4. This is incredibly exciting. I’m really looking forward to the finished product. What you’re saying is the very essence of the reasons I came to Paganism in the first place, but I’ve been a little disheartened by some of the pro-status quo tendencies I’ve been seeing more and more of. Thanks so much for saying what seems to be so unpopular these days.

    1. I, likewise, came to Paganism, at least on a cultural level, because it resonated so heavily with my political and economic understanding of the world. I hope this will help re-invigorate this sense. Thanks!

  5. I looked all over your site for an email address to no avail, so I’ll put this here.

    I am thrilled about your book idea, and beyond thrilled that the conversation about Pagans and money is getting this deep.

    I want to review this book for my PaganSquare blog, Dirty Money (

    I also want to help you with proofreading and/or editing, since most books published in our community are self-published, and the sheer amount number of misteaks that we miss in our own writing is truly stupendous. Spellcheck is NOT enough, and I want this book to BE enough.

    I understand that there is an inherit conflict of interest if I do end up doing both of the above, so if that comes to pass, my review will just have to say so and do it plainly.

    Thank you for taking on this bold task. I’m not ready to write a book — don’t know if I ever will be — but I am desperately ready for any and all books that deal with Pagans and money.

    1. Excellent! I can definitely use some help, and would be honored. : )

      I’ve just finished an outline and introduction, and hope to have the chapter outlines completed by next week. PS my email address is Aulnaissance (at) gmail (dot) com. : )

  6. Delighted to hear about your new book project. I’m a Pagan writer as well, and I’m the founder of Rethinking the Job Culture (formerly known as Creating Livable Alternatives to Wage Slavery at The project is an ongoing critique of the Puritan work ethic, and promotes bioregionally based alternatives to conventional employment in the wage economy.

    Sounds like your work and mine have a fair bit in common. I especially like the way you describe Paganism as an anti-capitalist political critique, whether or not it intends to be. I think there are some oft-overlooked systemic reasons why we, as a community, struggle with money so much…and we really need a deep and thorough critique of our money system from an explicitly Pagan perspective. Have you read Charles Eisenstein? His book “Sacred Economics” is brilliant, and appreciated by many Pagans for good reason.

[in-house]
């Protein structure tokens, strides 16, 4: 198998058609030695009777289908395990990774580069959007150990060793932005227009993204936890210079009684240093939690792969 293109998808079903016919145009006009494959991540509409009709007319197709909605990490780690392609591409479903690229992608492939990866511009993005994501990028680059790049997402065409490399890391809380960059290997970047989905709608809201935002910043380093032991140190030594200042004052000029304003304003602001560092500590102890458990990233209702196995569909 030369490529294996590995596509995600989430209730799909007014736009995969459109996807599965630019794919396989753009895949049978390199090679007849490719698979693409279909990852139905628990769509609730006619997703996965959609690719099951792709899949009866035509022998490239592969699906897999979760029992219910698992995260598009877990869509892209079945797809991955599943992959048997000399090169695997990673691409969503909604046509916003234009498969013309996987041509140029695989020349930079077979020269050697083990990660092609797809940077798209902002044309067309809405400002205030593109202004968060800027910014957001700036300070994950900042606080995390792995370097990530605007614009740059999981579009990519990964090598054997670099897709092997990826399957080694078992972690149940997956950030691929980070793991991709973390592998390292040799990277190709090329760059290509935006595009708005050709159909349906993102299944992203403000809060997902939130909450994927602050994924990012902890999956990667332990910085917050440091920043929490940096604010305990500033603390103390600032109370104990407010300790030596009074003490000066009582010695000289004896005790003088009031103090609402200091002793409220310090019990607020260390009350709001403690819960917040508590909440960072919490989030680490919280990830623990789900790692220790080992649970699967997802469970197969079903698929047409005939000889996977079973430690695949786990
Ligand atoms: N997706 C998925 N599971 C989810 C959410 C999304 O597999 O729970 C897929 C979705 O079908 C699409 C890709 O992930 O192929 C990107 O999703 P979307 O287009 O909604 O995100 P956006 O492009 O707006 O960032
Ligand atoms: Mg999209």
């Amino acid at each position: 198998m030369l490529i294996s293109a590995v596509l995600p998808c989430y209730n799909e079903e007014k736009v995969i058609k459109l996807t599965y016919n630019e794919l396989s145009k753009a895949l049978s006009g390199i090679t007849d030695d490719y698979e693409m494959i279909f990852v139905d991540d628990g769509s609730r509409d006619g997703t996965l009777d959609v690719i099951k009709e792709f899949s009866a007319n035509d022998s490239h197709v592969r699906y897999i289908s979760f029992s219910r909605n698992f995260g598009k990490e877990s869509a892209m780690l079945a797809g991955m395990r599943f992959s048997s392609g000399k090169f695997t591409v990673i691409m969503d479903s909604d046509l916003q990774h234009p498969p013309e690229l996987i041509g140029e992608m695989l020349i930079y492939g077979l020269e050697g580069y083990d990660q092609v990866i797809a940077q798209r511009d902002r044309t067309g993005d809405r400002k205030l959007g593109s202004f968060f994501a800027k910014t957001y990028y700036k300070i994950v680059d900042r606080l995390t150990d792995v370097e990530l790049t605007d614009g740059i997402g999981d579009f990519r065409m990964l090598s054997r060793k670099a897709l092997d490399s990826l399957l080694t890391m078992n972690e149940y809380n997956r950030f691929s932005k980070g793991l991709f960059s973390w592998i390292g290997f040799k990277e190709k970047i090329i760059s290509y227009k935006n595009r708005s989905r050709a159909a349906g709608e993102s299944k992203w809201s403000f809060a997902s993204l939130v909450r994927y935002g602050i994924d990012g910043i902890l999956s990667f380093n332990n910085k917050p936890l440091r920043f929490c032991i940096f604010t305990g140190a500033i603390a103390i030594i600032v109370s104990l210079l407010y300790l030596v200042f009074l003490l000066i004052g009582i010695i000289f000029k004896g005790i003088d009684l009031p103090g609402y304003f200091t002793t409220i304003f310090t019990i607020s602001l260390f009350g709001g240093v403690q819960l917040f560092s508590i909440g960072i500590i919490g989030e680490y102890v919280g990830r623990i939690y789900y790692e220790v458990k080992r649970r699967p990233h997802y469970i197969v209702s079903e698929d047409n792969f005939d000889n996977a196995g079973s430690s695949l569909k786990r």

I’m in Portland (and have lived in Eugene), and I feel strongly that the land spirits of Cascadia have a hand in my work, as well as the work of many others I know with similar goals.

    Best of luck to you – I look forward to reading your book when it is finished!

    1. How utterly exciting to meet you! I’m going to read you to pieces over the next few days if you don’t mind. 🙂 Also, someone had brought up Eisenstein to me a few months ago when I was writing a bit about interdependence, and this was a lead I sadly did not follow. However, now that you’ve brought him to mind again, I shall hunt down his books!

      1. What a sweet reply – thank you! I hope you enjoy my blogs. Also note that Eisenstein’s book “Sacred Economics” can be read in its entirety online:

        I bought the book in 2011; I’ve read it cover-to-cover six times now (and have re-read my favourite chapters countless times), and it still blows my mind with its brilliance. His new book, “The More Beautiful World Our Hearts Know Is Possible,” is equally amazing. Happy reading!

  7. Sounds like an interesting project, although I’m increasingly finding pagan a problematic term (for myself). If I may recommend a book I recently read by an Italian autonomist that brilliantly analyzes current capitalism (including the phenomenon of how people now gladly work for free, creating content for tech behemoths), which has morphed once again in the last couple decades– it’s The Soul At Work, by Franco”Bifo” Berardi. Perhaps you know it?

    1. The Soul At Work, by Franco ”Bifo” Berardi

      Hey, I’m reading that book right now. It’s quite good!

    2. All these fantastic book recommendations! I just arrived at my new home yesterday, and it looks like my very first priority (after procuring a towel, because apparently I failed to bring one) is getting a library card. : )

      That book sounds fantastic. Also, a rather huge fan of the Italians. Thanks!

      1. You don’t know where your towel is, and you expect to be taken seriously? Douglas Adams is turning over in his grave . . .